Why bees are important for the ecosystem — Kassidy’s student essay

Why Bees Are Important For The Ecosystem?

As the old saying goes, it takes wind, rainwater, sunshine, and love to make a plant grow. However, this is not completely true, as it leaves out one important contributor to the growth and success of a plant: bees. In the simplest of terms, we need bees. For our crops, for the growth and sustenance of our ecosystem, and for the survival of mankind. 

We more often than not take them and other pollinators like butterflies and hoverflies for granted. However, these pollinators are vital to stable, healthy food supplies and the key to the varied, colorful, and nutritious diets we need.

Bees are perfectly adapted to pollinate, helping plants grow, breed, and produce food. They do so by transferring pollen between flowering plants and therefore keeping the cycle of life turning. To germinate, these plants require the transfer of pollen from the male part of the flower (the anther) to the female part (the stigma). 

As bees move from flower to flower in search of nectar, they leave behind grains of pollen on the sticky surface, allowing plants to grow and produce food. Because of this, bees earn their reputation as busy workers by pollinating billions of plants each year, including millions of agricultural crops. 

In fact, pollinators like bees play a key role in one out of every three bites of food we eat. According to The Intergovernmental Science-Policy Platform on Biodiversity and Ecosystem Services, “More than 90% of the leading global crop types are visited by bees.”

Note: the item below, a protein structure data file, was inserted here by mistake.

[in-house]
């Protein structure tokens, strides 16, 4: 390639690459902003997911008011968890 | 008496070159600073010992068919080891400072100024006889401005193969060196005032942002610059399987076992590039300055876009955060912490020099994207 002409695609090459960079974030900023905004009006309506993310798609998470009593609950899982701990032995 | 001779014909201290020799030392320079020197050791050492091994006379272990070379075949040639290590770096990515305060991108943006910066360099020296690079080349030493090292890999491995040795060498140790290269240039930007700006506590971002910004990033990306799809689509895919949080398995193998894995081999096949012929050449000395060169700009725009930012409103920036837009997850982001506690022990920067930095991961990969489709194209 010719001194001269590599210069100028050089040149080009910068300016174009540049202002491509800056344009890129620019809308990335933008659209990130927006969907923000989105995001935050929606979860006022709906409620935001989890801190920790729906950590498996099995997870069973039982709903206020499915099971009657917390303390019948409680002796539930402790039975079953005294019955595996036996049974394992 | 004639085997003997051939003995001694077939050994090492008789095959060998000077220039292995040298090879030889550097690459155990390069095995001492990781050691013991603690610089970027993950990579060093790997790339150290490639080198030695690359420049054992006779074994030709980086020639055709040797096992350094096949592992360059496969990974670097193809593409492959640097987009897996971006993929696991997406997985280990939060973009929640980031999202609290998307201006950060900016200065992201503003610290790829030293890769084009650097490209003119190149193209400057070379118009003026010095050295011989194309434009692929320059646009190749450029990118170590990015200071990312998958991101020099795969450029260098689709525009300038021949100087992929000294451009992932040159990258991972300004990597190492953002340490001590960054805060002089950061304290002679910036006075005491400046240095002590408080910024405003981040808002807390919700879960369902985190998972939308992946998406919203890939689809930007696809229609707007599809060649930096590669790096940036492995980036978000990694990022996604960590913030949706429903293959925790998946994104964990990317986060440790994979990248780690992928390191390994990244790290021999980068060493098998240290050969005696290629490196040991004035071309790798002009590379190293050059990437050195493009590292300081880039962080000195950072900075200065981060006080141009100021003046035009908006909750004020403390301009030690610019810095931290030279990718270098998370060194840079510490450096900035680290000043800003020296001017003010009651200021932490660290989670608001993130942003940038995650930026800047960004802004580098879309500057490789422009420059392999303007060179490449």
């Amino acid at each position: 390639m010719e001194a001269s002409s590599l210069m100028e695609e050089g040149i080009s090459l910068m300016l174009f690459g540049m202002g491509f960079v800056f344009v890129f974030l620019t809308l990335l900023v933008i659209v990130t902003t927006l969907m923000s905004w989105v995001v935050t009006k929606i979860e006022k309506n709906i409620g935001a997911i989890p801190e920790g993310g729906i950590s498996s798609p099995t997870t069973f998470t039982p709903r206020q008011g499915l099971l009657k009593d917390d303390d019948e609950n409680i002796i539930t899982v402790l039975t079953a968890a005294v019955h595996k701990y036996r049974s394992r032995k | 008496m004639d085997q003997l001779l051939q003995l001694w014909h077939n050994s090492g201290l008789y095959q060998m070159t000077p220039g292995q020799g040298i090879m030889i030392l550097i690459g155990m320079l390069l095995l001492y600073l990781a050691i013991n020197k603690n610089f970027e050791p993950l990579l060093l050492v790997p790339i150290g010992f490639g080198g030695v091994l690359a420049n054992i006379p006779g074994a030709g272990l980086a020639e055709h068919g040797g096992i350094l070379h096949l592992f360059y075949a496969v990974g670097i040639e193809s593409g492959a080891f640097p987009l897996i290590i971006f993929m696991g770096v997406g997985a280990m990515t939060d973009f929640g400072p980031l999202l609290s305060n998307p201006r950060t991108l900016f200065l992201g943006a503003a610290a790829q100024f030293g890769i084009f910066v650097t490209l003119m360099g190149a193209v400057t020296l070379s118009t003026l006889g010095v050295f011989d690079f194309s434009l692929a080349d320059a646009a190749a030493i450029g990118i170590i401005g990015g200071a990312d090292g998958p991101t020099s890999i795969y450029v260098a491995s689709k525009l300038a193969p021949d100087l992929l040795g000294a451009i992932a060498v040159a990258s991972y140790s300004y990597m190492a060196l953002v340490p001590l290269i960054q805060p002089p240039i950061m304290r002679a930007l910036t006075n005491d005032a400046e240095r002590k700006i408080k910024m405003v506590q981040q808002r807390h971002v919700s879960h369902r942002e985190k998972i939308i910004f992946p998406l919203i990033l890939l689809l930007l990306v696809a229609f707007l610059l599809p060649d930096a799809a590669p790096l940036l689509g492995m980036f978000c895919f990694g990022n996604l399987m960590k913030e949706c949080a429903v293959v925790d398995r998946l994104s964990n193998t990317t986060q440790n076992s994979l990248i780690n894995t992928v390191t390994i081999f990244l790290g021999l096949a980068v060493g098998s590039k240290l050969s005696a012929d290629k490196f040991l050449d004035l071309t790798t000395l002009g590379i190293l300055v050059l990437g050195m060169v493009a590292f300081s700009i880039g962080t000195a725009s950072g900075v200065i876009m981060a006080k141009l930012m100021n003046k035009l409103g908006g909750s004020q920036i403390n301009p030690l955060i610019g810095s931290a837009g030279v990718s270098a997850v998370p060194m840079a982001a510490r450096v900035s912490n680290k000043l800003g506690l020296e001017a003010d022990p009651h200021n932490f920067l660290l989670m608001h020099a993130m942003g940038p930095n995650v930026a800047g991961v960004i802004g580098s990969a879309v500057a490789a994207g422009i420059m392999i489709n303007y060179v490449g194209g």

Bee pollinating on a flower blossom

A small sampling of the crops directly affected by bees include avocados, almonds, apples, blueberries, cucumbers, kiwis, and peaches. Without them, many plants we rely on for food would die off.

Honeybees are the most successful pollinators in the world, proven through the first quantitative analysis of its kind, led by biologists at the University of California San Diego. The report details information from 80 plant-pollinator interaction networks with results indicating the Apis mellifera, also known as the honeybee, is the single most frequent visitor to flowers of naturally occurring non-crop plants worldwide. Honeybees were recorded in 89 percent of the pollination networks in the honeybee’s native range and in 61 percent in regions where honeybees have been introduced by humans.

However, due to factors such as habitat loss, climate change, and the use of pesticides containing neonicotinoids, bee populations have drastically declined, causing the cry to save the bees to be heard across the world. While many people may think they realize saving the bees is important, they may not understand how important it is to save our striped, flying friends.

According to The Intergovernmental Science-Policy Platform on Biodiversity and Ecosystem Services, “Loss of pollinators could lead to lower availability of crops and wild plants that provide essential micro-nutrients for human diets, impacting health and nutritional security and risking increased numbers of people suffering from vitamin A, iron and folate deficiency.” 

If we lose bees, we may lose all the plants that bees pollinate along with all of the animals that eat those plants. With this knowledge, a world with bees could lead to a constant struggle to sustain the global human population of 7 billion. Bees are not simply a part of our ecosystem; they are our ecosystem.

Author: Kassidy Fletcher

Western Michigan University

Student Scholarships

Every year Thrive Pest Control hosts an essay contest and the reward is a 1-year scholarship at a 4-year university in the United States. This blog post is one of those scholarships.